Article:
Kitayoshimi, Yoshimi Town, Hiki District.
|Guided tours:||self guided|
|Address:||Gankutsu Hotel, Kitayoshimi, Yoshimi Town, Hiki District, Saitama Prefecture 355-0155.|
|As far as we know this information was accurate when it was published (see years in brackets), but may have changed since then.
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|1904||begin of construction by Minekichi Takahashi, a local farmer.|
|1925||Minekichi Takahashis death.|
|1982||damaged by a typhoon.|
|1987||damaged by a typhoon.|
|~1990||Takahashi’s son died.|
The 巌窟ホテル (Gankutsu Hotel, Cave Hotel) is a fake hotel created by Minekichi Takahashi, a local strawberry farmer. In 1904 he started to dig into the tuff only with a chisel and a hammer in his hands. He actually intended to make a sake brewery and cellar out of the cliff. For some reason only he could explain he actually dug only very few actual rooms. Mostly he dug window holes and doors and chiseled a pattern into the wall which made it look like the facade of a western house. The neighbours started to talk that he was digging a cave, then as it resembled a Mediterranean Luxury Hotel they called it Iwagaku Hotel (Rock Studies Hotel) or Gankutsu Hotel (Cave Hotel). A legend say they actually said “gankutsu hotteru” meaning "he’s digging the caves” which was then confused with the word hoteru, the Japanese Word for hotel. Takahashi himself named it Kosokan. When he died in 1925 his son took over the work.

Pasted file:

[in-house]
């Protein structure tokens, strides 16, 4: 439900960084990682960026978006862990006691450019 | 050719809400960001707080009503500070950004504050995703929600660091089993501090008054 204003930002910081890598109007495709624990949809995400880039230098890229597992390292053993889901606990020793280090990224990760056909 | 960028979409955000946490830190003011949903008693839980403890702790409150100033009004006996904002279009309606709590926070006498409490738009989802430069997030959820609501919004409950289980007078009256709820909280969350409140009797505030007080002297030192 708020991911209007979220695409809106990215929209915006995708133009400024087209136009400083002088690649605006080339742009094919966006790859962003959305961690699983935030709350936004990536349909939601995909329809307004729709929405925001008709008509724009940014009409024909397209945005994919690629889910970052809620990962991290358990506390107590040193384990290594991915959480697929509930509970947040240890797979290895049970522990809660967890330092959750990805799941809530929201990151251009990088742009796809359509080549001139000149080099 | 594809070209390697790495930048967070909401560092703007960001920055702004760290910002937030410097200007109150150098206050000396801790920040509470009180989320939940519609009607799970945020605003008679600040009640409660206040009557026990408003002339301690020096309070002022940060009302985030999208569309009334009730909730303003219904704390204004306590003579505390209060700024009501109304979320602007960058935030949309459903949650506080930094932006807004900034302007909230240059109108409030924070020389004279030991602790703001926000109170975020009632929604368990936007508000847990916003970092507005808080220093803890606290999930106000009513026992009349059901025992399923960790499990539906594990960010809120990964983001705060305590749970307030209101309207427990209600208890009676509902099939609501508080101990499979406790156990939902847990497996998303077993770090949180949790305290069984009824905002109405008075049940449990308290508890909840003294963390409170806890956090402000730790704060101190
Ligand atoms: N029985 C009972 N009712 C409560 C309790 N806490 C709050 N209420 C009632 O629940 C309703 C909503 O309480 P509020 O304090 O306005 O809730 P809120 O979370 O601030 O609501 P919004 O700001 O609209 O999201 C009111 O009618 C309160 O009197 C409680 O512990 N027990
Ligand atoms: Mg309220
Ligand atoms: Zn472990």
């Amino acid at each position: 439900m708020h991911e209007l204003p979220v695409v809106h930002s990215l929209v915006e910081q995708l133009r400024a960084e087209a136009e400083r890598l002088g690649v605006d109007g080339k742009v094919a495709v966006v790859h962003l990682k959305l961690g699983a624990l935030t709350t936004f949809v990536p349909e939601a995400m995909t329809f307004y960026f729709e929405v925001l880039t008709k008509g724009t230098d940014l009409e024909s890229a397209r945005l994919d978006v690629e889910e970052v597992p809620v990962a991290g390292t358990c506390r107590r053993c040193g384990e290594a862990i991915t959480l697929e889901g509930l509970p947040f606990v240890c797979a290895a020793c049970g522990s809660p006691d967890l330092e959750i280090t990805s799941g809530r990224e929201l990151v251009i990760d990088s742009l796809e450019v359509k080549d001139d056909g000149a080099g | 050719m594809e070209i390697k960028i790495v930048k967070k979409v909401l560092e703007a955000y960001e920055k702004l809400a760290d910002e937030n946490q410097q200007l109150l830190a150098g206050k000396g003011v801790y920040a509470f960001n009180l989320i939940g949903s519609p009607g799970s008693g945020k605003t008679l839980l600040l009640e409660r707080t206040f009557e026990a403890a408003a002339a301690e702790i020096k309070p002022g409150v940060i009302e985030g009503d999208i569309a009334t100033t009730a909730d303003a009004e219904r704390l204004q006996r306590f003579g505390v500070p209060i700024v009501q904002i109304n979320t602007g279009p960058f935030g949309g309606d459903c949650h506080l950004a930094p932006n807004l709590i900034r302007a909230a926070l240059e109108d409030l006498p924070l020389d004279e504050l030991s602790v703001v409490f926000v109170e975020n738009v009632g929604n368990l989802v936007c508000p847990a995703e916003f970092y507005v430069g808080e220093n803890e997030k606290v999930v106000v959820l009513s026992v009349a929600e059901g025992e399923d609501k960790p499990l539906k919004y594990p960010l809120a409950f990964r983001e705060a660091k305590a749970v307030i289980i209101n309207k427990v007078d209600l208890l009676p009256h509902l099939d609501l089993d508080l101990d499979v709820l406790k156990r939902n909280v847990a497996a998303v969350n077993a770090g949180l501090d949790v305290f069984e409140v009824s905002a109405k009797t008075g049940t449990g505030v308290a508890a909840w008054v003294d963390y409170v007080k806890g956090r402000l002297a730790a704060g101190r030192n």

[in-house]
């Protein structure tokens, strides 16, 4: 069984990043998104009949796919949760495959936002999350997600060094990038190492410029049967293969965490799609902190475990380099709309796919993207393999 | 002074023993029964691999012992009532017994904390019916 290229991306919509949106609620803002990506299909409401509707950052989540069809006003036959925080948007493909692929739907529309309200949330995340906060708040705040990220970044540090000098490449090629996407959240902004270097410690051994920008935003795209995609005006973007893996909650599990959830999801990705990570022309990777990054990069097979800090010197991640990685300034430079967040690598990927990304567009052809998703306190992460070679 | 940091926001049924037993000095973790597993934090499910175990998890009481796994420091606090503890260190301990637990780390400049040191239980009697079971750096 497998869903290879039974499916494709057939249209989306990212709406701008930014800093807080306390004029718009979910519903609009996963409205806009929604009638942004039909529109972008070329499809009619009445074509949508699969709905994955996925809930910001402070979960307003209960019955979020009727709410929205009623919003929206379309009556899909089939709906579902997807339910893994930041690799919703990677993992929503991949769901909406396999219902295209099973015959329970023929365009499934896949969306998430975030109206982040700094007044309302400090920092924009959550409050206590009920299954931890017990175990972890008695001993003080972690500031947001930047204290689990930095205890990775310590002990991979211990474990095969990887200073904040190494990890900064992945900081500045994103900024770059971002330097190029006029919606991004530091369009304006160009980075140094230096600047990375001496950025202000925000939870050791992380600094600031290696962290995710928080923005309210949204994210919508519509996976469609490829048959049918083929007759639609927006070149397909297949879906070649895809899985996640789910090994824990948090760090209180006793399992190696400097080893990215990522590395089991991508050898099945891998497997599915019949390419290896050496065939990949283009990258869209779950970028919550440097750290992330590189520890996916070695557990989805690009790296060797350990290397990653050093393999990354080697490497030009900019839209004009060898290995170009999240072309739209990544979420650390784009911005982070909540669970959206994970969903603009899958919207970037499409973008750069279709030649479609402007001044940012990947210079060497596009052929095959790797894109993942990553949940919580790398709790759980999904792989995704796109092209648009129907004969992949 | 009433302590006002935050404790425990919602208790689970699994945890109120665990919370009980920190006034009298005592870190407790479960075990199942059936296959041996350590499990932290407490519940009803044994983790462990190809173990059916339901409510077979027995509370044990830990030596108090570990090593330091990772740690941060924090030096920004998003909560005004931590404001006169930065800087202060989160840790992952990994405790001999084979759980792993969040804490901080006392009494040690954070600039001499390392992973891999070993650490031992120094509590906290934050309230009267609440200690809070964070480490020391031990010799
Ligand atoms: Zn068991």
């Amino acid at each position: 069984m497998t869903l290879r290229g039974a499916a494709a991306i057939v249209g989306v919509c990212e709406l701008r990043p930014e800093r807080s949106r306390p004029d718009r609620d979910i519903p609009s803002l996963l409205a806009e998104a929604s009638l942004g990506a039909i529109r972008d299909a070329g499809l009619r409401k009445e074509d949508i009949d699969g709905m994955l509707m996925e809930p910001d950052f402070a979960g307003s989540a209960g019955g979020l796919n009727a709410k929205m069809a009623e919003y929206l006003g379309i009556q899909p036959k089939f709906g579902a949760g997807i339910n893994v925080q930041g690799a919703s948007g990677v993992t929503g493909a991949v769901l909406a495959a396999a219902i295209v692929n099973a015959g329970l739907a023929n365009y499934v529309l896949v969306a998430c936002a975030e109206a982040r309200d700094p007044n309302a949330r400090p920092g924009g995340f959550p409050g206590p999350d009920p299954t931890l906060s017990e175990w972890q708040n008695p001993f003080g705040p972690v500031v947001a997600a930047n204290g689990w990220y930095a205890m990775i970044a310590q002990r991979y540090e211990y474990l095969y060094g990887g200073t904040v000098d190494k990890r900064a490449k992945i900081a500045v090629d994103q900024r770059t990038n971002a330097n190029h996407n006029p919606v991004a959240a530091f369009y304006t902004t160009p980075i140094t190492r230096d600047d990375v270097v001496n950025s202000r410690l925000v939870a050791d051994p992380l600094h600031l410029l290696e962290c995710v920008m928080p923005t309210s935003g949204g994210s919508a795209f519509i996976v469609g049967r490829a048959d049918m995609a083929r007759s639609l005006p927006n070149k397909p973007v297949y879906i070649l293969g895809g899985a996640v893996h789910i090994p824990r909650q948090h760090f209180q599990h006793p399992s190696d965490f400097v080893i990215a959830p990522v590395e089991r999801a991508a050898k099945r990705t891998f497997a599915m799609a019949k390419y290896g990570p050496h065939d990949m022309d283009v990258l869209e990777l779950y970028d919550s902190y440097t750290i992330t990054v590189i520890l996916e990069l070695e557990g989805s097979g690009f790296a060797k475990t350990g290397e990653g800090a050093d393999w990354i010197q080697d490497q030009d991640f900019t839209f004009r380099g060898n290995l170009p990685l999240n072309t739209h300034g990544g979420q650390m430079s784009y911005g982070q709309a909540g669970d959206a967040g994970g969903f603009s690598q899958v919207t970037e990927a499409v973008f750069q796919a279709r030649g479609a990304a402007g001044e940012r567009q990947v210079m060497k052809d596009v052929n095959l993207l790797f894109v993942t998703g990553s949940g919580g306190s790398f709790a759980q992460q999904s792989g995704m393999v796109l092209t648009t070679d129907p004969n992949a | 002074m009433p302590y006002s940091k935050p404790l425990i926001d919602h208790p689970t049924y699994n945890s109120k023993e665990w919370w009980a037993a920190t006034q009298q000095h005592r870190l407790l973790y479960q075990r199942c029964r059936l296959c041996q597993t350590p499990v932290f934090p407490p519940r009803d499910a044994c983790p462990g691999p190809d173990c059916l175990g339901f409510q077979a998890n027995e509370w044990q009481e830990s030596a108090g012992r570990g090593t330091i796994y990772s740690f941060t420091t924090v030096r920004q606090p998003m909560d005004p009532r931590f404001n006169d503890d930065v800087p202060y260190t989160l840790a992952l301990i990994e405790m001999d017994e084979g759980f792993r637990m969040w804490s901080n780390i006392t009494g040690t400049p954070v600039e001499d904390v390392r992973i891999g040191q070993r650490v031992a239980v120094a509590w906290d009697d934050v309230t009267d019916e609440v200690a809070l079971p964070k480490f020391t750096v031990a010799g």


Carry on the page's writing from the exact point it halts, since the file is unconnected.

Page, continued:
At that time it had become a major tourist spot in the area, and even The London Times published an article about the work of art. During World War II the site was closed down and there is a rumour that a new tunnel was dug to make a factory for the military. Its hard to say if this is true, because the site is private property and fenced off and it is not allowed to visit. At first it was managed by Takahashi’s son, who reopened it after World War II. He added some strange metal structures in front which resemble a rusted playground. At first the site was quite popular for some decades, but when the facade was damaged twice by a typhoon in the 1980s, repair works would have been necessary. But Takahashi’s son was old and died soon after, and it seems there was no successor interested in maintaining the site. It has been closed ever since.
Today the site is fenced off and it is not possible to enter. On the other side, there is not much except the facade itself, and you can actually see it well from the fence. The site has some fame among Japanese haikyo (ruin) aficionados and ghost hunters. Some claim that restless spirits haunt the second-floor windows.